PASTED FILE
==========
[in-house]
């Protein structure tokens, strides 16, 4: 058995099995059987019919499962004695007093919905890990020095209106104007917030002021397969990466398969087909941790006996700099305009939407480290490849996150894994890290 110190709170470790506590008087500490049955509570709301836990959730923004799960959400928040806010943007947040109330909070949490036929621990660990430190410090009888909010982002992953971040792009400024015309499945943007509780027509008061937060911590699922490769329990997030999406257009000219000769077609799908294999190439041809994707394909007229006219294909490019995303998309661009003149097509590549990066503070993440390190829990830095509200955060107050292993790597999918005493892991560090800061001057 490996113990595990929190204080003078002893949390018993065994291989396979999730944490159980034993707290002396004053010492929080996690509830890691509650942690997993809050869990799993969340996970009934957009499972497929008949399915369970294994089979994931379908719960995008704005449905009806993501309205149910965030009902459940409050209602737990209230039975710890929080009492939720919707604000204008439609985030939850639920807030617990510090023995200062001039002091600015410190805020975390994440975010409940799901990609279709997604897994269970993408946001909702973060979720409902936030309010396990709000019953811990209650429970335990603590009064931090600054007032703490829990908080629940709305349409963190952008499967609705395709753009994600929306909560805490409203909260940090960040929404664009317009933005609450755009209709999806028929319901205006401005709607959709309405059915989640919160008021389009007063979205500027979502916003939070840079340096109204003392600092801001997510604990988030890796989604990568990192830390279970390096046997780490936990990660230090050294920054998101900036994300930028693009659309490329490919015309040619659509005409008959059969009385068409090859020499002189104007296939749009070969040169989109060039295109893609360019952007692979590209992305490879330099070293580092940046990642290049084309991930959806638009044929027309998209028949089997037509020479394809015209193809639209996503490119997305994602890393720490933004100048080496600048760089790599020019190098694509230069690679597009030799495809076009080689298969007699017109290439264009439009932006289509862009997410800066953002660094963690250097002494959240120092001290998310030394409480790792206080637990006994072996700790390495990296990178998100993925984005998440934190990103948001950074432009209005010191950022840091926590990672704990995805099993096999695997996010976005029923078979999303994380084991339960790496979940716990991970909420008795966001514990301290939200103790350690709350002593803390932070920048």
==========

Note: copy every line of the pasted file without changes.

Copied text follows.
[in-house]
């Protein structure tokens, strides 16, 4: 058995099995059987019919499962004695007093919905890990020095209106104007917030002021397969990466398969087909941790006996700099305009939407480290490849996150894994890290 110190709170470790506590008087500490049955509570709301836990959730923004799960959400928040806010943007947040109330909070949490036929621990660990430190410090009888909010982002992953971040792009400024015309499945943007509780027509008061937060911590699922490769329990997030999406257009000219000769077609799908294999190439041809994707394909007229006219294909490019995303998309661009003149097509590549990066503070993440390190829990830095509200955060107050292993790597999918005493892991560090800061001057 490996113990595990929190204080003078002893949390018993065994291989396979999730944490159980034993707290002396004053010492929080996690509830890691509650942690997993809050869990799993969340996970009934957009499972497929008949399915369970294994089979994931379908719960995008704005449905009806993501309205149910965030009902459940409050209602737990209230039975710890929080009492939720919707604000204008439609985030939850639920807030617990510090023995200062001039002091600015410190805020975390994440975010409940799901990609279709997604897994269970993408946001909702973060979720409902936030309010396990709000019953811990209650429970335990603590009064931090600054007032703490829990908080629940709305349409963190952008499967609705395709753009994600929306909560805490409203909260940090960040929404664009317009933005609450755009209709999806028929319901205006401005709607959709309405059915989640919160008021389009007063979205500027979502916003939070840079340096109204003392600092801001997510604990988030890796989604990568990192830390279970390096046997780490936990990660230090050294920054998101900036994300930028693009659309490329490919015309040619659509005409008959059969009385068409090859020499002189104007296939749009070969040169989109060039295109893609360019952007692979590209992305490879330099070293580092940046990642290049084309991930959806638009044929027309998209028949089997037509020479394809015209193809639209996503490119997305994602890393720490933004100048080496600048760089790599020019190098694509230069690679597009030799495809076009080689298969007699017109290439264009439009932006289509862009997410800066953002660094963690250097002494959240120092001290998310030394409480790792206080637990006994072996700790390495990296990178998100993925984005998440934190990103948001950074432009209005010191950022840091926590990672704990995805099993096999695997996010976005029923078979999303994380084991339960790496979940716990991970909420008795966001514990301290939200103790350690709350002593803390932070920048």